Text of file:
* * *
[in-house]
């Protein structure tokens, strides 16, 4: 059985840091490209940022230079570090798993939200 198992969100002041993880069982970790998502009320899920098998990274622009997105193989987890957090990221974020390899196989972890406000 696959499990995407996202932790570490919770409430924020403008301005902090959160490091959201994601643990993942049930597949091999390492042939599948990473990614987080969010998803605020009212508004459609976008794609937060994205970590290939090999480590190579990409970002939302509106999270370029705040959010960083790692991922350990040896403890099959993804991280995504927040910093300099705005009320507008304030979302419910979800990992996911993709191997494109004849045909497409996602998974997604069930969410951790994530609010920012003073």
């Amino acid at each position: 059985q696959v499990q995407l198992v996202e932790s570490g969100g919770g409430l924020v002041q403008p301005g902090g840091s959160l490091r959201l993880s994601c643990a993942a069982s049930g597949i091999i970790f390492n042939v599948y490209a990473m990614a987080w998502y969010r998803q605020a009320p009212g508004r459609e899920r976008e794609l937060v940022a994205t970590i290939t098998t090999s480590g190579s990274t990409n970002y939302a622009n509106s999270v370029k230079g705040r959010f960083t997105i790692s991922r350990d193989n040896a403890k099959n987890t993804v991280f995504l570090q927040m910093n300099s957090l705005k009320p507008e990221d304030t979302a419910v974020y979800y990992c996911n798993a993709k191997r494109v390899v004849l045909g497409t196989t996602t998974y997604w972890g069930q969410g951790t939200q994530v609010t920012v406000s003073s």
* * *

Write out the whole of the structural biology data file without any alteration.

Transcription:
[in-house]
């Protein structure tokens, strides 16, 4: 059985840091490209940022230079570090798993939200 198992969100002041993880069982970790998502009320899920098998990274622009997105193989987890957090990221974020390899196989972890406000 696959499990995407996202932790570490919770409430924020403008301005902090959160490091959201994601643990993942049930597949091999390492042939599948990473990614987080969010998803605020009212508004459609976008794609937060994205970590290939090999480590190579990409970002939302509106999270370029705040959010960083790692991922350990040896403890099959993804991280995504927040910093300099705005009320507008304030979302419910979800990992996911993709191997494109004849045909497409996602998974997604069930969410951790994530609010920012003073």
């Amino acid at each position: 059985q696959v499990q995407l198992v996202e932790s570490g969100g919770g409430l924020v002041q403008p301005g902090g840091s959160l490091r959201l993880s994601c643990a993942a069982s049930g597949i091999i970790f390492n042939v599948y490209a990473m990614a987080w998502y969010r998803q605020a009320p009212g508004r459609e899920r976008e794609l937060v940022a994205t970590i290939t098998t090999s480590g190579s990274t990409n970002y939302a622009n509106s999270v370029k230079g705040r959010f960083t997105i790692s991922r350990d193989n040896a403890k099959n987890t993804v991280f995504l570090q927040m910093n300099s957090l705005k009320p507008e990221d304030t979302a419910v974020y979800y990992c996911n798993a993709k191997r494109v390899v004849l045909g497409t196989t996602t998974y997604w972890g069930q969410g951790t939200q994530v609010t920012v406000s003073s």